Writing a good research tittle: Mistakes that should be avoided.

Posted on December 22nd, 2019 by Rafael Repiso– Translation: Erika-Lucia Gonzalez-Carrion

In the beginning it was the name, everything begins with a name and as the times passes through it gains in meaning and at the end; it will only remain that, a name engraved either in metal or marble, diamonds and rust. There exist many identifying elements in an article, but none as fundamental as the title. The author should not rush when selecting the title of the article and it is even very common that if it is done wrong, the reviewers correct it.

The objectives of the title are:

  • Describe the content of the article in a clear, specific, accurate, brief and concise way.
  • To allow the reader to identify the content of the work easily.
  • To help the information managers (documentary makers, librarians, etc.) to catalogue and classify the material accurately.
  • To attract the reader.

The title, as well as the other identifying sections (abstract, keywords, DOI, etc.), should be composed once the article is done. It prevails the capacity to explain the content over the concision of the same, however the title should be brief.

The main error of a title is that is disconnected from the reality of the study it represents, that indicates that it has been done something that really has not been achieved. That the reader has finished with a reading and gets disappointed because what was promised has not been fulfilled. Manuel Alejandro Bobenrieth classified the errors of the titles in three categories: clarity, conciseness and over-explication (which in certain way is a concise error).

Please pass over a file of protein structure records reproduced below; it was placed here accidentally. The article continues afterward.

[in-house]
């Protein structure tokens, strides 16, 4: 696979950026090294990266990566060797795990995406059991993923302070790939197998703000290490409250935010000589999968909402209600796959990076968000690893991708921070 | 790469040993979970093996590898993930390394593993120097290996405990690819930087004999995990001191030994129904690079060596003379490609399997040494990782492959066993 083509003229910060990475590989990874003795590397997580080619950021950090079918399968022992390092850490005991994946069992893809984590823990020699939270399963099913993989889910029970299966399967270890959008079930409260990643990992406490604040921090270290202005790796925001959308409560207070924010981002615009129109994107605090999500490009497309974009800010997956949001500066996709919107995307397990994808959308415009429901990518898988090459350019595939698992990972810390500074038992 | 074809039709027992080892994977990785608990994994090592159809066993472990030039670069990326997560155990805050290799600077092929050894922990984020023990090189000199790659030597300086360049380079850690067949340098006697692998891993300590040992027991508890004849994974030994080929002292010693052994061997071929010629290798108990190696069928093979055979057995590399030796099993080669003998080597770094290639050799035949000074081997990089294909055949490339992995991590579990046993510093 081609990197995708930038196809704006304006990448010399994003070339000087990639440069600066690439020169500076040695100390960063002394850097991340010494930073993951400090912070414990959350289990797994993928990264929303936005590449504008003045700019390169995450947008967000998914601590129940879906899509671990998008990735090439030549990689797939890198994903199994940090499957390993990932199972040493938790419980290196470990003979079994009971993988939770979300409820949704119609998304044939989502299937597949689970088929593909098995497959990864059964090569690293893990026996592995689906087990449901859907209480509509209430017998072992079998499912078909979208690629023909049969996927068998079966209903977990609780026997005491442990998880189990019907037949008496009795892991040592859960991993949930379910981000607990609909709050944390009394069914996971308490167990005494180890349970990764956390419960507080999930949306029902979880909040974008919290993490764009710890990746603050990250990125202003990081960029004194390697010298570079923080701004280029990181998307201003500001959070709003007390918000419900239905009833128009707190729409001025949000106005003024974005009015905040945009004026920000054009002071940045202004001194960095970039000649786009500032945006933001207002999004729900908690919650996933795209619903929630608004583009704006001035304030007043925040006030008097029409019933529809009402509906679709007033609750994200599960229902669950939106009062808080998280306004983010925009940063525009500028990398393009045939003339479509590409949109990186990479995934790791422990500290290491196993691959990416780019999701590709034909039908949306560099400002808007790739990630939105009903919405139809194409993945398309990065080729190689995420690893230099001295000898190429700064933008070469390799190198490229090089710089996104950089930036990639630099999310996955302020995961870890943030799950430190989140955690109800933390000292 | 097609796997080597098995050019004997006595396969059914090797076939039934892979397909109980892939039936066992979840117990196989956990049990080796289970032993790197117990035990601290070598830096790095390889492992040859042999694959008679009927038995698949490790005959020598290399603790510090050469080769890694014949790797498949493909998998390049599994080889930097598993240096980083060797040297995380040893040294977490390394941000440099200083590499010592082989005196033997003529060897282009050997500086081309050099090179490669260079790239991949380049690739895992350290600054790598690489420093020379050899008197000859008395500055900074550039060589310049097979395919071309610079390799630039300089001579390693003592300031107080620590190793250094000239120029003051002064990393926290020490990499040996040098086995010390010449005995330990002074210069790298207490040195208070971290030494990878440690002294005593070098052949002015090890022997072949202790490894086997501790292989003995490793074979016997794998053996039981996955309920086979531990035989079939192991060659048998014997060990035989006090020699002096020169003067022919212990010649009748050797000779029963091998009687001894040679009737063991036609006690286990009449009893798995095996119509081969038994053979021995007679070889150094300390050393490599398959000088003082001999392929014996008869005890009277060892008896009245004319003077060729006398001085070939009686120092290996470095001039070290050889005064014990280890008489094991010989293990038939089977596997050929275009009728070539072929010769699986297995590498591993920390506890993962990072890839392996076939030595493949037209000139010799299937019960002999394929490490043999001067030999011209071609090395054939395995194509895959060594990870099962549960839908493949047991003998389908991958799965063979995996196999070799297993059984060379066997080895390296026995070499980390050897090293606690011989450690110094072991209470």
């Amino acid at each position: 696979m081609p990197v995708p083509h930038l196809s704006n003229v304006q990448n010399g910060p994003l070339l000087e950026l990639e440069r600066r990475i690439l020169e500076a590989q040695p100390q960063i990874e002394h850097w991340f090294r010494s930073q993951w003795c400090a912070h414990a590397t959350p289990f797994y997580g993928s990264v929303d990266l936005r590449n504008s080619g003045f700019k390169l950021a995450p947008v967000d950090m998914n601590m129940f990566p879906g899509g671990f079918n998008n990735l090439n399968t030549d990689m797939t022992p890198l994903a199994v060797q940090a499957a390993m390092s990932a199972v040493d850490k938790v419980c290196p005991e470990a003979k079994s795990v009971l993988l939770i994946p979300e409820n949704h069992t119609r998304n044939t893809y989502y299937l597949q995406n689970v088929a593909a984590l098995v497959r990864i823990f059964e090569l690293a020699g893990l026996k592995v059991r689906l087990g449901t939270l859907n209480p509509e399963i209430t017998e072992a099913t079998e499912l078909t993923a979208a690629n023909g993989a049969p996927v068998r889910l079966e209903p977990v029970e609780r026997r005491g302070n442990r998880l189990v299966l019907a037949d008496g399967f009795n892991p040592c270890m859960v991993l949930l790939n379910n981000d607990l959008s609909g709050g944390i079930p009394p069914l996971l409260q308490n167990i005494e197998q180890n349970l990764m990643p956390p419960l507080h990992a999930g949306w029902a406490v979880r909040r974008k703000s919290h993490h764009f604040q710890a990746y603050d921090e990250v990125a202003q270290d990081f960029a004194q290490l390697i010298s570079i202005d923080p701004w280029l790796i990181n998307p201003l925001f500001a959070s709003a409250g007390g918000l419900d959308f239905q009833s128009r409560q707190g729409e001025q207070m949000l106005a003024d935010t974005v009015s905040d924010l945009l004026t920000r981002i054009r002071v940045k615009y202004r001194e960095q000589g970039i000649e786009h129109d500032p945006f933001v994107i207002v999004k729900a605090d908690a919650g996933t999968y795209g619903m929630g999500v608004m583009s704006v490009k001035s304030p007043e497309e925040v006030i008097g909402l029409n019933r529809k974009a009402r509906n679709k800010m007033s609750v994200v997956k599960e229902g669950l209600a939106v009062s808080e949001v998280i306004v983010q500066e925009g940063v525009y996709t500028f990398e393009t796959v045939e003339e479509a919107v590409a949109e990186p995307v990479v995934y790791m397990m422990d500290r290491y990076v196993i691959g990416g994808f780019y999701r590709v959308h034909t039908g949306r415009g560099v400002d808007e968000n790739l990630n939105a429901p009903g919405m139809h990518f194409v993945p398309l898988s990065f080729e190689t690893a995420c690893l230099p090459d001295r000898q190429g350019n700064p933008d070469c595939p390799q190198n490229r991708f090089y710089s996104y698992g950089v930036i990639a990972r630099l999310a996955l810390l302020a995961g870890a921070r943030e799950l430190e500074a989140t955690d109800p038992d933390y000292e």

1. Clarity errors: Correct syntax and vocabulary to the readers’ reach.

  • Use ambiguous or vague words.
  • Use slangs, jargon.
  • Use abbreviations and acronyms

2. Concision errors: Brevity in the way of expressing the concepts, that is, the effect of expressing them properly and with precision with the least possible words.

  • Too extensive (to exceed 15 words).
  • Too brief (telegraphic and nonspecific titles).
  • Excess of prepositions and articles.
  • Unnecessary use of subtitles.

3. Over-explanation errors: Statement or repetitive and useless presentation of a concept, which is taken for granted. Examples:

  • “Study” about… Research about… “Report” of…
  • “Contribution” to… “Results of a study” on…
  • “Analysis of the results” of…


About Erika-Lucia Gonzalez-Carrion

Erika Lucía González Carrión nació en Loja-Ecuador el 29 de marzo de 1994. Posee una licenciatura en Comunicación Social por la Universidad Técnica Particular de Loja (UTPL) y además una licenciatura en Ciencias de la Educación con mención en Idioma Inglés por la Universidad Nacional de Loja (UNL). En la actulidad cursa el Máster Internacional en Comunicación y Educación Audiovisual, promovido por la Universidad Internacional de Andalucía y la Universidad de Huelva. Además, cuenta con una certificación internacional de conocimiento del Idioma Inglés, dentro del Marco Común Europeo de las Lenguas. Dentro del ámbito de la Comunicación Social investiga el área radiofónica y realiza traducciones de artículos científicos. Erika Lucía González Carrión was born in Loja-Ecuador on March 29th, 1994. She got her bachelor’s degree in Social Communication at Universidad Técnica Particular de Loja (UTPL) and additionally she got a bachelor’s degree in Sciences of Education, English Language Specialization at Universidad Nacional de Loja (UNL). Nowadays she is studying the Master degree in Communication and Audiovisual Education, promoted by the Universidad Internacional de Andalucía and the Universidad de Huelva . Moreover, she has an international certification of knowledge in the English Language, within the Common European Framework of the Languages. In the Social Communication field she investigates the radio and makes translations of scientific articles.
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